Beeminding cardio time in intensity-weighted minutes

I find that my motivation to run looks kind of like this:

  • 24 hours since last run: YEAH LET’S OVERDO THIS
  • 48 hours since last run: YEAH LET’S DO THIS
  • 72 hours since last run: sure I’ll run
  • 96 hours since last run: mmm sloth

Lots of my friends get around this problem by signing up for races to force commitment to a training schedule. But I’m not really interested in running races. I just want to keep up a regular running schedule because it makes me feel good.

Beeminder has been a huge help getting me back on track when my motivation flags, but I have gotten myself in trouble after the past by overdoing it and getting injured. Any buffer long enough to give me a break while I heal is too long to maintain motivation. But I don’t want to be stuck with the choice of derailing or hurting myself further.

The obvious solution is to substitute walking. My rule used to be “you can only substitute walking when injured or sick”, but that’s a little bit nebulous and prone to abuse. A few months ago, I came across a Lifehacker article about World Health Organization exercise targets that inspired a better approach: track cardio time, but count walking time at half the rate of running time. Thanks

The gist of the WHO target is that adults should aim for one of:

  • 75 minutes of high-intensity cardio per week
  • 150 minutes of low-intensity cardio per week

In either case, the exercise should be spread across three sessions of at least ten minutes each. I think the natural way to differentiate between high and low intensity is which heart rate zone I’m in… but I don’t want to be dependent on accurate heart rate tracking for every session. I just bucket walking into low-intensity and everything else into high-intensity.

I’ve been tracking all of this manually in my cardio goal, but I believe there is Strava autodata support for my crazy edge case in the works! Thank you for humoring me, Beeminder crew!


Also, if you are in the Garmin ecosystem, Beeminder supports intensity minutes from there directly!


Is this the same with “Activity minutes” on the beeminder end?
By the way the split between “vivoki/vivofit” and “other” probably needs updating @dreev

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Added a goal and got a value of “37” for “active time” but I have no such number (and not workout) for today in my Garmin dashboard.
Pinging the @bee queen :slight_smile:

You can try setting a day-by-day schedule which comes out to 3.5 workouts per week. After a while you get used to it (as long as you also allow yourself to do some lousy workouts when you’re not feeling quite up to it).

Alternatively, you can beemind calories from activities instead of minutes (the Strava integration supports it)
If you do manage to do some integration based on time spent on heart rate zone or something like that, i’d be very interesting to hearing about it!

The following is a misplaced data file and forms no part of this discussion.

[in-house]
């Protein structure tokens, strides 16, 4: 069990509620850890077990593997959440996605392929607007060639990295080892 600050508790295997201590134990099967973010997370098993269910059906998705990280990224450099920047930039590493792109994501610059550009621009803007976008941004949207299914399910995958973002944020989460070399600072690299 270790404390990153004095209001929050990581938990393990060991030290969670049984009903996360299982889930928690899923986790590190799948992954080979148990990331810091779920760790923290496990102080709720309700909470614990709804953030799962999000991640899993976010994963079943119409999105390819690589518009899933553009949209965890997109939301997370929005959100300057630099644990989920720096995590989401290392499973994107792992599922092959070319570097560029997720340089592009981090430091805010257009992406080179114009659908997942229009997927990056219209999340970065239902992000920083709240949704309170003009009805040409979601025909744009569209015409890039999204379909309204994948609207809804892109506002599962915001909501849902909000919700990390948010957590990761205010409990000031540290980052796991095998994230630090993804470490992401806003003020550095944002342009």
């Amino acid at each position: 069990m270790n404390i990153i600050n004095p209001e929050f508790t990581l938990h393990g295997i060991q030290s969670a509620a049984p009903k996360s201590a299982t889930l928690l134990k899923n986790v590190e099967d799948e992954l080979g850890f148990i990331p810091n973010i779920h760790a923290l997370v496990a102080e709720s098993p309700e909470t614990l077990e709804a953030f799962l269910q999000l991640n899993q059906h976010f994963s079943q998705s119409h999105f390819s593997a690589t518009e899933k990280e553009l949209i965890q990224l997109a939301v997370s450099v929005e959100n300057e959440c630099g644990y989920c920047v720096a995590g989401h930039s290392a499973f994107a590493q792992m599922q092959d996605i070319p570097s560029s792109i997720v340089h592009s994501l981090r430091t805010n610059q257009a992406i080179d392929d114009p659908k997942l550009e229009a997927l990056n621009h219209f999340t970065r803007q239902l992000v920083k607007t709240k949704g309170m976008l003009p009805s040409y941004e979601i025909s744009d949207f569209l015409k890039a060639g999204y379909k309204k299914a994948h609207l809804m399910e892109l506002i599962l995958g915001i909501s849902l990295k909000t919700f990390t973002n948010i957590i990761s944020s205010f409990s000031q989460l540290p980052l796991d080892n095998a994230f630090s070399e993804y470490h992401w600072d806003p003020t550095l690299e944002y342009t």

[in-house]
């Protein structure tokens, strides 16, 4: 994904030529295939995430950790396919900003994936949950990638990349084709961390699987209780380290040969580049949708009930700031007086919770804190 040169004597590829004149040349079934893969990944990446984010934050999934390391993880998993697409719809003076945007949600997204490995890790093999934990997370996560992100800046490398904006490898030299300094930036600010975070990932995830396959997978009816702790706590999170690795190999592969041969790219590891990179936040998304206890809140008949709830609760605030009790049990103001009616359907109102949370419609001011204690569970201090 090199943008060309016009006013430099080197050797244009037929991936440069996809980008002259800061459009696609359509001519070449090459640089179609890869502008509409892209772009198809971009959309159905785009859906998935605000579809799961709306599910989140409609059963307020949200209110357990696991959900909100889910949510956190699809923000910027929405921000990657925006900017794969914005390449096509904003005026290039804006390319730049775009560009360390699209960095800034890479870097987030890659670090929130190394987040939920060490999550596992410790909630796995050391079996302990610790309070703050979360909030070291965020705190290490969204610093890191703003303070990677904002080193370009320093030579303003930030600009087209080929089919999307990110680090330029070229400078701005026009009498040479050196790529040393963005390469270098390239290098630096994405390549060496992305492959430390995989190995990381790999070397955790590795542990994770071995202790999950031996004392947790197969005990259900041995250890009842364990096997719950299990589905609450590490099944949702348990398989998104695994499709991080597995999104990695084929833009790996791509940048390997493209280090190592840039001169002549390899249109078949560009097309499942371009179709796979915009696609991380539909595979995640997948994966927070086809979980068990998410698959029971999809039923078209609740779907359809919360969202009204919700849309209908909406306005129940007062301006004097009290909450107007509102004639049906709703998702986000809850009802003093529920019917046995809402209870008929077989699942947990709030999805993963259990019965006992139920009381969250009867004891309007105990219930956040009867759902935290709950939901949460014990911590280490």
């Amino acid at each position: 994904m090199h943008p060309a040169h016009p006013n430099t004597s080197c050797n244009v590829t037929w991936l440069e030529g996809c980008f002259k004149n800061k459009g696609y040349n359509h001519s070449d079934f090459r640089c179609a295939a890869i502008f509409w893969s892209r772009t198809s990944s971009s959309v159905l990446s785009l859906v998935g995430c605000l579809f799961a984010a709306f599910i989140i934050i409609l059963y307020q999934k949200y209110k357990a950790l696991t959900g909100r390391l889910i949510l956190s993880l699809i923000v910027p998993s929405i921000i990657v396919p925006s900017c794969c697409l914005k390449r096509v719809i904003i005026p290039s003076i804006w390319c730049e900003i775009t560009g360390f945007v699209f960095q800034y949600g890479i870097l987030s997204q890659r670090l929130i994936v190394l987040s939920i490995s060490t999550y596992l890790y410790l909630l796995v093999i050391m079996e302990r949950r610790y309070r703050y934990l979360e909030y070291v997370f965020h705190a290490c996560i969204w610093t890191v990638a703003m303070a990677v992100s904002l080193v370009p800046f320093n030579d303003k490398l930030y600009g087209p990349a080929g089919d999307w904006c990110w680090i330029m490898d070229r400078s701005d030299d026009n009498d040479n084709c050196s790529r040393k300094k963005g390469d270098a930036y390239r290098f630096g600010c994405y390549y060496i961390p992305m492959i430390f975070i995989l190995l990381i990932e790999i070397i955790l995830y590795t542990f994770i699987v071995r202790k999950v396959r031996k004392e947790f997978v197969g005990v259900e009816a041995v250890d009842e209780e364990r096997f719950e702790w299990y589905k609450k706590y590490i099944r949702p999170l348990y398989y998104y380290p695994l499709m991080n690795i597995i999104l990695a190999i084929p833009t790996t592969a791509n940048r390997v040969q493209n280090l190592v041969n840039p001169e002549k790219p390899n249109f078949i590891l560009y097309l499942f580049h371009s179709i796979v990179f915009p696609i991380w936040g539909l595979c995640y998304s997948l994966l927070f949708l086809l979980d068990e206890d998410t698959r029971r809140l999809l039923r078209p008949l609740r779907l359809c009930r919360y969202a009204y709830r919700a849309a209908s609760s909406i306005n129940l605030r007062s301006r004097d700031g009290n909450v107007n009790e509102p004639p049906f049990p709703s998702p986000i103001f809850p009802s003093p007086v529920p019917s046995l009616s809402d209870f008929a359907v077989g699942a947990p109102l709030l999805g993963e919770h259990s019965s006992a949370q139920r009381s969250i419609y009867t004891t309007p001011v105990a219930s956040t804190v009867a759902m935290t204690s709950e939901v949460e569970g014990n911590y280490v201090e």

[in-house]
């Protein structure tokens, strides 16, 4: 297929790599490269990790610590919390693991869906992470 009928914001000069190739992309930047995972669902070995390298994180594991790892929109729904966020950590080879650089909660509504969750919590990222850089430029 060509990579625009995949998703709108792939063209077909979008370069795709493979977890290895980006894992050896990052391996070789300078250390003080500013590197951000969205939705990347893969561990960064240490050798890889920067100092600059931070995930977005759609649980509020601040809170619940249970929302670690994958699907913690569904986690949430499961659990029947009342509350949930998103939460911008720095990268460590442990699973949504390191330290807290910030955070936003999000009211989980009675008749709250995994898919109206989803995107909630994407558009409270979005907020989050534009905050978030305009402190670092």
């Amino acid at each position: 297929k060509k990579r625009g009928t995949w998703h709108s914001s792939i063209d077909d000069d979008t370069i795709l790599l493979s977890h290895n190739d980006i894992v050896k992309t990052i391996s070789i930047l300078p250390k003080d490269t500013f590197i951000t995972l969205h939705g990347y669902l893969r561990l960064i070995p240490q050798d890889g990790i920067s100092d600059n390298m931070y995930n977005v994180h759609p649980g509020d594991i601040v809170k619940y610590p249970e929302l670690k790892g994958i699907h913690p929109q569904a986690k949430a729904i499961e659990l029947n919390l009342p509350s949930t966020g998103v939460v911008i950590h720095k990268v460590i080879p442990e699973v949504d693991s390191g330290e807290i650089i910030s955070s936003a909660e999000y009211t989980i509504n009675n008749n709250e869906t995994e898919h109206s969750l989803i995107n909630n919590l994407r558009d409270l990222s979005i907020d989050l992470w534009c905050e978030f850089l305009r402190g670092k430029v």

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Zapier connects to Strava and has average heart rate. It’s not perfect but it could be interesting :slight_smile:

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Thanks again to @dehowell!


Seeing this thread again prompted to move on with my suggestion and create zapier-based goal with a custom formula for effort : number of minutes multiplied with average heart rate (a very gross approximation of the Training Peaks TSS


You make great use of Zapier!

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if the options are walking and running, what about tracking distance instead of time? I believe it works out that it’s as likely that it’s distance that correlates with health outcomes as that a rough intensity factor does.


I used to have a distance-based goal for running, but I didn’t feel like I had a well-grounded policy for how to substitute walking. But I think you’re right the… the substitution policy I picked up from the WHO guidelines would work with distance just as well. I think my walking pace is pretty close to 2x my running pace.

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You are right! This is actually a very hand heuristic:

You burn 1 kcal per kilogram body mass per kilometer you move using your own feet. [1]

This goes for running as well as walking. Same distance = roughly same calories. This sounds weird at first, but makes sense when you consider that walking one kilometer might take 1.5 to 3 times as long as running. It’s not super exact, but much closer than one would think. Close enough that you can actually use it for race nutrition planning.

So yes, distance would be a very good measure to scale running and walking exercises to one metric.

[1] My mind can’t handle imperial, but I’ll try: 1 kcal / (1 kg * 1 km) = 1 kcal / (2.2 lbs * 1.6 mi) = 1 / (3.52 lbs*mi) = 0.284 kcal / (1 lbs * 1 mi)…
Not as simple as in metric, but you could use something like “roughly 1/4 kcal per pound and mile, then add 10 percent.”


Seconded! Though this year, turning 45, I broke my usual habit and did several 10k events and a half marathon. I figured that it was as good an excuse as any…